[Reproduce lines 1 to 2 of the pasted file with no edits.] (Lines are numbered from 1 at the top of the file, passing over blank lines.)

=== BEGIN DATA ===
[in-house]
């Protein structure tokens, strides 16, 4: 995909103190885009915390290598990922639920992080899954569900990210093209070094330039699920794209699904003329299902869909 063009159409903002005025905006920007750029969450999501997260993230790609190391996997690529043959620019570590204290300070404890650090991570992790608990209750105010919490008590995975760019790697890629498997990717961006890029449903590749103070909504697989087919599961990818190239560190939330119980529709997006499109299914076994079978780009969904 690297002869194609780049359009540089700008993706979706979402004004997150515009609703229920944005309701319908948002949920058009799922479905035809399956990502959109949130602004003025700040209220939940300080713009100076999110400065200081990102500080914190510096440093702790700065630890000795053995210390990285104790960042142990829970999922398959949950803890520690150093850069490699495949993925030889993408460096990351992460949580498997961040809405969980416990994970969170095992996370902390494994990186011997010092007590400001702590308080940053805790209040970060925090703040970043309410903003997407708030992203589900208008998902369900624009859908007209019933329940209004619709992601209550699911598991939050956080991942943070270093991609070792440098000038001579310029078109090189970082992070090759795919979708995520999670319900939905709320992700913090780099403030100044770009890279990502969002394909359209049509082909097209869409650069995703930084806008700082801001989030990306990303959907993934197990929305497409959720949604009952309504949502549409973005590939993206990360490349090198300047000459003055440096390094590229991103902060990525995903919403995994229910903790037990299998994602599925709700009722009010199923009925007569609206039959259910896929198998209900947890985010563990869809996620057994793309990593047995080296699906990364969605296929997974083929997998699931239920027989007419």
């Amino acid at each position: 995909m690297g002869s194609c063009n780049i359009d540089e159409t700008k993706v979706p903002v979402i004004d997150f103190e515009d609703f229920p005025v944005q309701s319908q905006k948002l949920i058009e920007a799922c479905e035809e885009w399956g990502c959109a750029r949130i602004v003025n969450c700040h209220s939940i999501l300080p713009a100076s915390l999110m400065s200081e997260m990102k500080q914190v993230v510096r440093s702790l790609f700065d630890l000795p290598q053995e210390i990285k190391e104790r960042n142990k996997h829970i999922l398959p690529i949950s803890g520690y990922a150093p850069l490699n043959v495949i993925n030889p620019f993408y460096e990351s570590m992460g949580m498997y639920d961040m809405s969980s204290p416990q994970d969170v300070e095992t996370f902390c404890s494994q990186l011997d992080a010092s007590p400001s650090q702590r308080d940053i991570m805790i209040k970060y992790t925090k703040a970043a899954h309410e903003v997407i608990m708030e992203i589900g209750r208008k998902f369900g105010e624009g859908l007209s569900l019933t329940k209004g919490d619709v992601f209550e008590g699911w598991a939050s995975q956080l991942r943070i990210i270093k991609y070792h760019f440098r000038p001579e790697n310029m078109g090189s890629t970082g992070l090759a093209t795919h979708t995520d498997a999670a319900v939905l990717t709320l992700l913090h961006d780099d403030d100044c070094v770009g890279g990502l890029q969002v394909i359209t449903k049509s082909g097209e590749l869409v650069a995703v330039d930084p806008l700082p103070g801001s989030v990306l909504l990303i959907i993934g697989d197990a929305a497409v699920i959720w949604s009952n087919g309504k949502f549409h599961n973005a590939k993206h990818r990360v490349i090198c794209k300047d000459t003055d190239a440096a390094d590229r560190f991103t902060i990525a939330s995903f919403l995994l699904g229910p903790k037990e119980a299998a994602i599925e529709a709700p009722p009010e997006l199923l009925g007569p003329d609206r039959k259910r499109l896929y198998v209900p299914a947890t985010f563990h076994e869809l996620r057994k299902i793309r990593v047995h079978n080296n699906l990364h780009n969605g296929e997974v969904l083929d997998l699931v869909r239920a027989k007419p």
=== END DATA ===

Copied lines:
[in-house]
């Protein structure tokens, strides 16, 4: 995909103190885009915390290598990922639920992080899954569900990210093209070094330039699920794209699904003329299902869909 063009159409903002005025905006920007750029969450999501997260993230790609190391996997690529043959620019570590204290300070404890650090991570992790608990209750105010919490008590995975760019790697890629498997990717961006890029449903590749103070909504697989087919599961990818190239560190939330119980529709997006499109299914076994079978780009969904 690297002869194609780049359009540089700008993706979706979402004004997150515009609703229920944005309701319908948002949920058009799922479905035809399956990502959109949130602004003025700040209220939940300080713009100076999110400065200081990102500080914190510096440093702790700065630890000795053995210390990285104790960042142990829970999922398959949950803890520690150093850069490699495949993925030889993408460096990351992460949580498997961040809405969980416990994970969170095992996370902390494994990186011997010092007590400001702590308080940053805790209040970060925090703040970043309410903003997407708030992203589900208008998902369900624009859908007209019933329940209004619709992601209550699911598991939050956080991942943070270093991609070792440098000038001579310029078109090189970082992070090759795919979708995520999670319900939905709320992700913090780099403030100044770009890279990502969002394909359209049509082909097209869409650069995703930084806008700082801001989030990306990303959907993934197990929305497409959720949604009952309504949502549409973005590939993206990360490349090198300047000459003055440096390094590229991103902060990525995903919403995994229910903790037990299998994602599925709700009722009010199923009925007569609206039959259910896929198998209900947890985010563990869809996620057994793309990593047995080296699906990364969605296929997974083929997998699931239920027989007419």